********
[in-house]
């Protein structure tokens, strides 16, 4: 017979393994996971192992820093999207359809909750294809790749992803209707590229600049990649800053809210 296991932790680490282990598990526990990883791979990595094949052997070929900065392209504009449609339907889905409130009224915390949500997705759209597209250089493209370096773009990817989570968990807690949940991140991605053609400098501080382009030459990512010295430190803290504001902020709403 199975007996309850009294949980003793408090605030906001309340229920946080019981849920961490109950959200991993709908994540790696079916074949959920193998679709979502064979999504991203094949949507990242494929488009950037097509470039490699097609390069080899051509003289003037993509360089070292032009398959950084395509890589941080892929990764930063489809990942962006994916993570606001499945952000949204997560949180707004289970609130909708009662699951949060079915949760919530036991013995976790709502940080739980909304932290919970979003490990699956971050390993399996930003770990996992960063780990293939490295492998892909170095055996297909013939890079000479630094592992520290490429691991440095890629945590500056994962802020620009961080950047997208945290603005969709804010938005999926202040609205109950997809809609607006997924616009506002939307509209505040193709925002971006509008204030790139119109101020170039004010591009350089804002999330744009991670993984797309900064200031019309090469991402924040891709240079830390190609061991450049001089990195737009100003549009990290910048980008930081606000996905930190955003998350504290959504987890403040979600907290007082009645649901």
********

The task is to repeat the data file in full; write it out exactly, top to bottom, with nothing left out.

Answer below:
[in-house]
């Protein structure tokens, strides 16, 4: 017979393994996971192992820093999207359809909750294809790749992803209707590229600049990649800053809210 296991932790680490282990598990526990990883791979990595094949052997070929900065392209504009449609339907889905409130009224915390949500997705759209597209250089493209370096773009990817989570968990807690949940991140991605053609400098501080382009030459990512010295430190803290504001902020709403 199975007996309850009294949980003793408090605030906001309340229920946080019981849920961490109950959200991993709908994540790696079916074949959920193998679709979502064979999504991203094949949507990242494929488009950037097509470039490699097609390069080899051509003289003037993509360089070292032009398959950084395509890589941080892929990764930063489809990942962006994916993570606001499945952000949204997560949180707004289970609130909708009662699951949060079915949760919530036991013995976790709502940080739980909304932290919970979003490990699956971050390993399996930003770990996992960063780990293939490295492998892909170095055996297909013939890079000479630094592992520290490429691991440095890629945590500056994962802020620009961080950047997208945290603005969709804010938005999926202040609205109950997809809609607006997924616009506002939307509209505040193709925002971006509008204030790139119109101020170039004010591009350089804002999330744009991670993984797309900064200031019309090469991402924040891709240079830390190609061991450049001089990195737009100003549009990290910048980008930081606000996905930190955003998350504290959504987890403040979600907290007082009645649901």